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T.S. Eliot: A Life

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T.S. Eliot: A Life

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    Available in PDF Format | T.S. Eliot: A Life.pdf | English
    Peter Ackroyd(Author)
Peter Ackroyd's biography gives new insights into Eliot's life and work. The author also wrote "First Light", "Chatterton" and "Hawksmoor".
4.4 (10524)
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Book details

  • PDF | Unknown pages
  • Peter Ackroyd(Author)
  • Simon & Schuster (Paper); Reprint edition (Sept. 1985)
  • English
  • 4
  • Biography
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Review Text

  • By Bob Ventos on 18 March 2010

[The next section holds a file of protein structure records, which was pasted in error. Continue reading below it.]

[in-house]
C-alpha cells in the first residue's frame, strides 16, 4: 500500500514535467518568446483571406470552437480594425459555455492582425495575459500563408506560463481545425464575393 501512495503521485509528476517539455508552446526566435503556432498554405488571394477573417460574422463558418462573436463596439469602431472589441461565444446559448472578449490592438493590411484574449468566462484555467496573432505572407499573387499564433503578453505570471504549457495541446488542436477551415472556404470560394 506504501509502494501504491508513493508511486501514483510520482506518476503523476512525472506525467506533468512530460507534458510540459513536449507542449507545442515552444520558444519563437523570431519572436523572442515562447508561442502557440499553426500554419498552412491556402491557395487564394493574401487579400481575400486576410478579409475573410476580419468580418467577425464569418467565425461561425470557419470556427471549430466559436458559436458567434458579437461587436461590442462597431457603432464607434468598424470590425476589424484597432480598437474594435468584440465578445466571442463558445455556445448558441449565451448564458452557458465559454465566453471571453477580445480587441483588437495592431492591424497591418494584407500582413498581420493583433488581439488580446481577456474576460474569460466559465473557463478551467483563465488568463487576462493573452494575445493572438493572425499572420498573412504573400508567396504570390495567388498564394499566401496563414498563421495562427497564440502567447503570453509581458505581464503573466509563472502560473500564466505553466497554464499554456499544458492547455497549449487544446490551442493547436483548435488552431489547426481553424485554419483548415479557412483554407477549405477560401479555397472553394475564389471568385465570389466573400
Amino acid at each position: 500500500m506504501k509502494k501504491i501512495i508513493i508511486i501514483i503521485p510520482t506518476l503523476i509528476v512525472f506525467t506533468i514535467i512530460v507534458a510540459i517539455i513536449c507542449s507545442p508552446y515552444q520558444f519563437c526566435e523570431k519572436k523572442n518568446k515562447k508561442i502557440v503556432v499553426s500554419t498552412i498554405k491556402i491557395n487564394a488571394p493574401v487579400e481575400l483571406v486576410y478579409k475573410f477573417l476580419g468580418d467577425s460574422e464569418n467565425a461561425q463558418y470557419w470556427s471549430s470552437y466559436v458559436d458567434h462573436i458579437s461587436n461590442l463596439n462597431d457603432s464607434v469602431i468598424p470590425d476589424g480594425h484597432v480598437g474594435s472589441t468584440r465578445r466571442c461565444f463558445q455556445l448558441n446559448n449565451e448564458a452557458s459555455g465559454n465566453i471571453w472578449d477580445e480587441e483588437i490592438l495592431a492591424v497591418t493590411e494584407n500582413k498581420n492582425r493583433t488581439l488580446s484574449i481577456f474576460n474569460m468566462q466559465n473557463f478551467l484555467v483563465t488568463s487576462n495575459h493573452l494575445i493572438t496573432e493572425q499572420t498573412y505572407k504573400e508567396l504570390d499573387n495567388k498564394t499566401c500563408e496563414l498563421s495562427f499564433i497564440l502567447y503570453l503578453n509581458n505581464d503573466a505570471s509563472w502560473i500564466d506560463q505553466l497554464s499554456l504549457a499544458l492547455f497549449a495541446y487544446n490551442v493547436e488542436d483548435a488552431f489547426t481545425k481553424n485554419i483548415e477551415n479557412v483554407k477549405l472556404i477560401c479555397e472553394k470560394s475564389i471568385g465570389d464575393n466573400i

Writing without support from the Eliot Estate, this book makes up for it by being gannet-like in its use of memoirs, letters and biographies of artistic contemporaries. It has Eliot as alienated, sensitive, aloof, snobbish, detached, intellectual, arrogant and cold. He was over-protected as a child. His sexuality was repressed; his marriage was unhappy. But he also liked practical jokes, the music hall and sailing. He could be ironically humorous. He had a strong work ethic. He liked order and organisation, but felt that his own life was a mess. He was tall and handsome but had a congenital hernia, for which he always wore a truss. Ackroyd alleges that Eliot was unhappy for most of his adult life, but that this helped inspire his poetry. He thought that literature helps us to understand the wider culture and was a way of disciplining private feelings and experience.Regarding his work, Peter Ackroyd praises Eliot's `unerring' understanding of individual writers, but is savage, in his factually authoritative but mild-mannered way, about Eliot's magisterially-expressed general critical judgements. He says Eliot's justifications often vague or inconsistent, and Eliot often, "and with ease" contradicts himself. (The fact that we learn the essays were written and published under pressure provides some mitigation.) Self-obsessed, Eliot "found himself everywhere, transforming dull or inexplicable lines into plangent mirrors of his own preoccupations." To learn that `Prufrock' was originally `fragments' helps explain its (lack of) structure. Ackroyd also explains how its `unpoetic' subject matter and lack of a single tone confused contemporaries. And how many other people (especially Aitken, Pound and Eliot's first wife Vivien) contributed to the early poems' final forms.Ackroyd dismisses `facile' correspondences between life and work. He talks at length about how difficult such correspondences are given Eliot's character. At the end, though, we still get a full-blown: "Eliot proclaimed the impersonality of great poetry, and yet his own personality and experience are branded in letters of fire upon his work." But that's literary biography for you. I thought it was a fascinating read.

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